Cracks emerge, wrinkles deepen, and imperfections long simmering under the surface manifest themselves in Lynn Shelton’s sense obsessed follow up to her similarly intimate last feature Your Sister’s Sister.
A loose psychological character study, Touchy Feely looks at the lives of two unfulfilled siblings, a masseuse who becomes suddenly averse to touch (Rosemary DeWitt) and a dentist who, equally suddenly, finds his touch to be healing (Josh Pais.) With these sensory transformations as the catalyst, Shelton explores a disaffected family unit, (Ellen Page stars too as Pais’ son, and Scott McNairy as DeWitt’s boyfriend,) struggling to cope with the latent lack of fulfilment in all of their/our lives.
As suggested by the title, Touchy Feely relates bodily concerns to psychological hangups, a metaphor made obvious part way through via some extreme skin closeups that take the current sensibility towards velvety low depth of field photography to an extreme. In the credits, a ‘macro consultant’ can be seen listed, stressing the importance Shelton placed on these shots of the wrinkled imperfections that mark the falling off point of her characters, from tentative stability to full on neurosis. DeWitt’s inability to touch human skin any longer understandably upsets McNairy, whose unrest is mirrored by Page, who feels suffocated by Pais, who in turn is becoming increasingly emotionally inert. As is clear then, Shelton builds a psychological portrait of a malaise-ridden family who finally begins to understand the damage suppressing such discontent can have.
All of this discontent builds towards an inevitable collapse, Pais’s character turning inexplicably to Zen teachings (and a Zen teacher) for solace, Ellen Page running off crying into to Scoot McNairy’s uncomfortable arms, and DeWitt wandering around touching trees whilst off her face on MDMA. A neat resolution wouldn’t be natural for a director who creates impressively real, flawed characters, as breakdowns like these don’t tie up into a pretty bow, but the finale we do get feels just as unsatisfying as a gift-wrapped one would have. Subplots run nowhere, characters make illogical decisions and the film wanders somewhat aimlessly to denouement. It is possible to make a film that mirrors life’s chaos without making it feel purposeless, but this isn’t the film to demonstrate that.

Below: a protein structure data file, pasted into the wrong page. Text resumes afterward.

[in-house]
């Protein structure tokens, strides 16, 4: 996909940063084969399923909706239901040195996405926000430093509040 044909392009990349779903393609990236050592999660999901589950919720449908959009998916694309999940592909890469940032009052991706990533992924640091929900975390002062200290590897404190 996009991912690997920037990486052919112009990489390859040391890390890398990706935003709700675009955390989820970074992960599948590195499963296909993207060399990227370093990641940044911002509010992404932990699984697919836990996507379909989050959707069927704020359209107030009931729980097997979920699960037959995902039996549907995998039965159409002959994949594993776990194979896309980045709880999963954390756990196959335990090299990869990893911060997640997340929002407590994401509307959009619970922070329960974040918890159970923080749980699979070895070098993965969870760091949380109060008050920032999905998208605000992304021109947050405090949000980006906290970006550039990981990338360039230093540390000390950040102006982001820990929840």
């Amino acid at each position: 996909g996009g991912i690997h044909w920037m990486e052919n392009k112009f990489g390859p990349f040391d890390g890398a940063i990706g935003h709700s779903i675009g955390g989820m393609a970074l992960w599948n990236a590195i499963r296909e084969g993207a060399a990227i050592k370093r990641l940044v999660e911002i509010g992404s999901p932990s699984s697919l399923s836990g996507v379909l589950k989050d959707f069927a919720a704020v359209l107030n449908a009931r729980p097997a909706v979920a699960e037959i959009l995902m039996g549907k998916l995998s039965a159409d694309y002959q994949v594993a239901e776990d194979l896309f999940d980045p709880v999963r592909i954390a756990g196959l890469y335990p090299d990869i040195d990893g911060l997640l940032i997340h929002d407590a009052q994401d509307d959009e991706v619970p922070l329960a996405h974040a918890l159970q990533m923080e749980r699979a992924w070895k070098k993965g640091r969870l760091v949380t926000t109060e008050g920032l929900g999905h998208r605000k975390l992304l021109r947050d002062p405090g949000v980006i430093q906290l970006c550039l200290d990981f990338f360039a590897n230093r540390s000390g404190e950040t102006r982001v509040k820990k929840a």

Despite broadening her approach marginally, Touchy Feely still occupies much the same territory as Shelton’s first few films. It is another small scale, largely improvised chamber piece with a small group of characters all facing and not really overcoming their own trivial white people problems. As a representative of the now (thankfully) fading mumblecore movement, she is up there competing with Joe Swanberg for the dubious honour of the genre’s best, but unfortunately Touchy Feely feels like a regression.
The best thing in Touchy Feely is Josh Pais, a character actor who has done a lot of his work in television, but yet to really break out on film. In this he is marvellous, playing a quiet and nervous character with preciseness and nuance, and making what could have been a background role the most memorable part of the film. All of the cast really are quite good, though McNairy, despite coming off strong turns in recent Killing Them Softly and Argo struggles to make anything out of a character that in his defense, is the most underwritten in the film.
In Touchy Feely, Shelton exposes perhaps that she is a great observer, but a less than stellar storyteller. Your Sister’s Sister and Humpday worked so well because of their limitations, the small space in which the characters could operate, the minimalist plotting all seemed unimportant when the naturalistic dialogues felt so spot on. In Touchy Feely there are patches of inspiration. A club scene that subverts the workings of the traditional club scene by running the audio from a parallel sequence involving Ellen Page and Scoot McNairy at a acoustic gig works fantastically, and there are other effective moments, a intoxicated Dewitt floating airily around a home from her past, talking nostalgically to the boyfriend she shared memories in it with is equally effecting, but they are not frequent enough.
To her credit Lynn Shelton did try to push herself with this film, though she was not entirely successful in her reach. The result is a film that is interesting, but not satisfying. Tonally it is all over the place, with the slightly kooky plot elements and zen-curious characters suggesting it to be a somewhat mocking poke at self-help culture, yet despite this it is oddly lacking a sense of humour. The result is a film with a light narrative and some almost farcical plot elements, played entirely straight. Sporadic moments of magic, of real emotional honesty and believability fail to make up for an overall product that is lacking in credibility and narrative strength.